P’ville to Continue Wheeler Avenue Dining for Three More Dates

The Village of Pleasantville will continue its Saturday evening closures of Wheeler Avenue to allow for dining in the street for the next three weekends.

Last Saturday night’s experiment to allow in-the-street dining on Wheeler Avenue was viewed as a success, prompting Pleasantville officials to allow for its continuation three more times.

The Village Board passed a resolution this week approving the closure of Wheeler Avenue this Saturday, June 27 and again on July 4 and 11 from 4 to 10 p.m. The police department was authorized to post no parking signs and to tow all vehicles in violation of what will be a temporary parking restriction.

“It was a nice night overall,” Pleasantville Mayor Peter Scherer said of Saturday’s experimental alfresco dining. “It was generally successful. The restaurants I spoke to said it was good for them.”

Scherer said they are prepared to tweak the program as they respond to people’s comments.

“I thought that for the first night it was a home run,” said Village Trustee Steve Lord. “To be able to walk down Wheeler created a really cool pedestrian vibe that we can really build on.”

Pleasantville restaurant owners who put tables outside on Saturday completed permit application on the village’s website. The permit was needed to serve patrons outside.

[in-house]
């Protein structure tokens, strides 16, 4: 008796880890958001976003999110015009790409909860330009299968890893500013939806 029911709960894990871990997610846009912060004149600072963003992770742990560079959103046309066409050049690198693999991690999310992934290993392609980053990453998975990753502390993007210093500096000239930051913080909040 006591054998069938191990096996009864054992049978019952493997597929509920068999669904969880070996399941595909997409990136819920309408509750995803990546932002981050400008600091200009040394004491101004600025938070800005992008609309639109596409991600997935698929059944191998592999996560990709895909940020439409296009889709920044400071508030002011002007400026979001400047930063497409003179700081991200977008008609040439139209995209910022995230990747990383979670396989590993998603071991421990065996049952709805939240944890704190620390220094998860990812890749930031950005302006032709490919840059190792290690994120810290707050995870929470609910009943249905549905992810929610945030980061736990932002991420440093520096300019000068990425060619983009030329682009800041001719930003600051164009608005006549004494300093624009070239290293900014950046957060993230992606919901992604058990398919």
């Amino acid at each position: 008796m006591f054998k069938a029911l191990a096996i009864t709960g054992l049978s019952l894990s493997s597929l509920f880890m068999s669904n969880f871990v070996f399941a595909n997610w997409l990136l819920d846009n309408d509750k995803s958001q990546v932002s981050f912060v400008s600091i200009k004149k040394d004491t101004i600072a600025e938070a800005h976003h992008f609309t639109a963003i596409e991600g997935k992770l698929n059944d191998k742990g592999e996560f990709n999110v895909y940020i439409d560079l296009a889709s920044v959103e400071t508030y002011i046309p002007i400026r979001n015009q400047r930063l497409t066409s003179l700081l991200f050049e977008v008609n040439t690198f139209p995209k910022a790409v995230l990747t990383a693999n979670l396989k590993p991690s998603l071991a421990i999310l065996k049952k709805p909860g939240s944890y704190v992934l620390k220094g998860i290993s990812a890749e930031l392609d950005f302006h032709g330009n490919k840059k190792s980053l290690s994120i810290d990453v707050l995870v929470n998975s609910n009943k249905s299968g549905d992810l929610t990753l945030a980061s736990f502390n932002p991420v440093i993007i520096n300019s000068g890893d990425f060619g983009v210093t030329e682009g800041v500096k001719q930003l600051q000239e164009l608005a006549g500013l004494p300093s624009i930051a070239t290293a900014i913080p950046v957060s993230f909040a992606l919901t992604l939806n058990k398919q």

On Tuesday the Mid-Hudson region, which includes Westchester County, moved to Phase 3 of the four-phase reopening. The phased reopening is to have a gradual but safe re-introduction of businesses to slowly but safely help the economy to recover.

Restaurants can now offer indoor dining and seat up to 50 percent of their capacity. Masks are required to be worn by staff and customers unless seated at their tables and for tables and chairs at least six feet apart.

The initial estimated cost to close Wheeler Avenue for outdoor dining was $25,000 to cover the rental of street barriers and weekend police overtime, which requires the payment of double pay. Village Administrator Eric Morrissey said $25,000 was a conservative estimate for outdoor dining, which they originally based on two nights a week over the span of three months.

“There is money in the budget to cover that, especially since we had to cancel large events this year like Pleasantville Day and Memorial Day parades,” Morrissey said. “The outdoor dining is, after all, an economic development initiative.”

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